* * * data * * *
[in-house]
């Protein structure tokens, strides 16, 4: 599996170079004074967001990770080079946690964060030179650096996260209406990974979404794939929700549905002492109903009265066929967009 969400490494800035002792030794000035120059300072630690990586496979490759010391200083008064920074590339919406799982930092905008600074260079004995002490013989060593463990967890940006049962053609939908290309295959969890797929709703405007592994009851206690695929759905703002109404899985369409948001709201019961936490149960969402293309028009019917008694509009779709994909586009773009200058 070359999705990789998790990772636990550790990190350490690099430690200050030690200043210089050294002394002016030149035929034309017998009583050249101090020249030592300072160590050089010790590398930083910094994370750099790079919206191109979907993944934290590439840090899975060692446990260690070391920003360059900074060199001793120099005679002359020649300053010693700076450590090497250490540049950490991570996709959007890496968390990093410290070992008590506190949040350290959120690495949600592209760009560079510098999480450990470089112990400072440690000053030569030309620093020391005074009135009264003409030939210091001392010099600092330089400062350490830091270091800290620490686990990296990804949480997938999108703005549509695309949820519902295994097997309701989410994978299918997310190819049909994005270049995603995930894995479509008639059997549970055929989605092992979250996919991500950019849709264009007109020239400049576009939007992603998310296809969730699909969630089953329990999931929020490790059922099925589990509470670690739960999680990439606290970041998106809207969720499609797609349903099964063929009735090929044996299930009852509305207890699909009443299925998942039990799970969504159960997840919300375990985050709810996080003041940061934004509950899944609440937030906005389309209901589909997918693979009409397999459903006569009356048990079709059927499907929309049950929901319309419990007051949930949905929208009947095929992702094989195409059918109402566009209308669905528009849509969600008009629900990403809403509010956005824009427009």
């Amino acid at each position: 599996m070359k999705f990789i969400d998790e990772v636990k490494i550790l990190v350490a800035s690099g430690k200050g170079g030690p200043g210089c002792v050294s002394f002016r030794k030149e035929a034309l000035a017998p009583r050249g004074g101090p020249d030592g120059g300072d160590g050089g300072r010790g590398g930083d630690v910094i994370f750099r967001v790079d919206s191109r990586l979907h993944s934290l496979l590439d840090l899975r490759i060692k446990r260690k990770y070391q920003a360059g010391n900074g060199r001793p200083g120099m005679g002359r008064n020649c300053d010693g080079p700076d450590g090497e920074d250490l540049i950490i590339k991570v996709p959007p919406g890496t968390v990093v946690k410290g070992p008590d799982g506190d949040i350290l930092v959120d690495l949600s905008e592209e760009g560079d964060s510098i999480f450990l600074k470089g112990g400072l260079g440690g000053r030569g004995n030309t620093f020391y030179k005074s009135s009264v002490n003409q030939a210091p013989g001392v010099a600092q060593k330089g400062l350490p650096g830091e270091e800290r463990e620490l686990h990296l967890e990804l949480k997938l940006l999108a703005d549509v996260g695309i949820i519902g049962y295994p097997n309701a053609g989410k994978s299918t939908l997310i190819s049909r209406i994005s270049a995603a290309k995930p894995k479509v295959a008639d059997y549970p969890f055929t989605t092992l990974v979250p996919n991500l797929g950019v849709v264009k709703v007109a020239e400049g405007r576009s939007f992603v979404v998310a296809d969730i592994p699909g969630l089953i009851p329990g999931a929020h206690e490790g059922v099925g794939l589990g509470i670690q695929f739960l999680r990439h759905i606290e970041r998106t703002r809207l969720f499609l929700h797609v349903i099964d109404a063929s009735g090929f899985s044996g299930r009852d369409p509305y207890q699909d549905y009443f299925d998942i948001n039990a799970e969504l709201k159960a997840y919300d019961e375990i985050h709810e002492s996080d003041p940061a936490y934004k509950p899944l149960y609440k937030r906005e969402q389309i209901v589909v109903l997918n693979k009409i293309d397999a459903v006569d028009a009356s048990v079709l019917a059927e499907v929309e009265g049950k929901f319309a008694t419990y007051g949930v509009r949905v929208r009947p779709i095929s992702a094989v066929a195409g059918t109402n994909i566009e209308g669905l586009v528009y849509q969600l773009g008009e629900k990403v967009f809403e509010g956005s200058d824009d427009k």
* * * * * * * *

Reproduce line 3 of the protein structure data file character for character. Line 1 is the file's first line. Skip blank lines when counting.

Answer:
């Amino acid at each position: 599996m070359k999705f990789i969400d998790e990772v636990k490494i550790l990190v350490a800035s690099g430690k200050g170079g030690p200043g210089c002792v050294s002394f002016r030794k030149e035929a034309l000035a017998p009583r050249g004074g101090p020249d030592g120059g300072d160590g050089g300072r010790g590398g930083d630690v910094i994370f750099r967001v790079d919206s191109r990586l979907h993944s934290l496979l590439d840090l899975r490759i060692k446990r260690k990770y070391q920003a360059g010391n900074g060199r001793p200083g120099m005679g002359r008064n020649c300053d010693g080079p700076d450590g090497e920074d250490l540049i950490i590339k991570v996709p959007p919406g890496t968390v990093v946690k410290g070992p008590d799982g506190d949040i350290l930092v959120d690495l949600s905008e592209e760009g560079d964060s510098i999480f450990l600074k470089g112990g400072l260079g440690g000053r030569g004995n030309t620093f020391y030179k005074s009135s009264v002490n003409q030939a210091p013989g001392v010099a600092q060593k330089g400062l350490p650096g830091e270091e800290r463990e620490l686990h990296l967890e990804l949480k997938l940006l999108a703005d549509v996260g695309i949820i519902g049962y295994p097997n309701a053609g989410k994978s299918t939908l997310i190819s049909r209406i994005s270049a995603a290309k995930p894995k479509v295959a008639d059997y549970p969890f055929t989605t092992l990974v979250p996919n991500l797929g950019v849709v264009k709703v007109a020239e400049g405007r576009s939007f992603v979404v998310a296809d969730i592994p699909g969630l089953i009851p329990g999931a929020h206690e490790g059922v099925g794939l589990g509470i670690q695929f739960l999680r990439h759905i606290e970041r998106t703002r809207l969720f499609l929700h797609v349903i099964d109404a063929s009735g090929f899985s044996g299930r009852d369409p509305y207890q699909d549905y009443f299925d998942i948001n039990a799970e969504l709201k159960a997840y919300d019961e375990i985050h709810e002492s996080d003041p940061a936490y934004k509950p899944l149960y609440k937030r906005e969402q389309i209901v589909v109903l997918n693979k009409i293309d397999a459903v006569d028009a009356s048990v079709l019917a059927e499907v929309e009265g049950k929901f319309a008694t419990y007051g949930v509009r949905v929208r009947p779709i095929s992702a094989v066929a195409g059918t109402n994909i566009e209308g669905l586009v528009y849509q969600l773009g008009e629900k990403v967009f809403e509010g956005s200058d824009d427009k």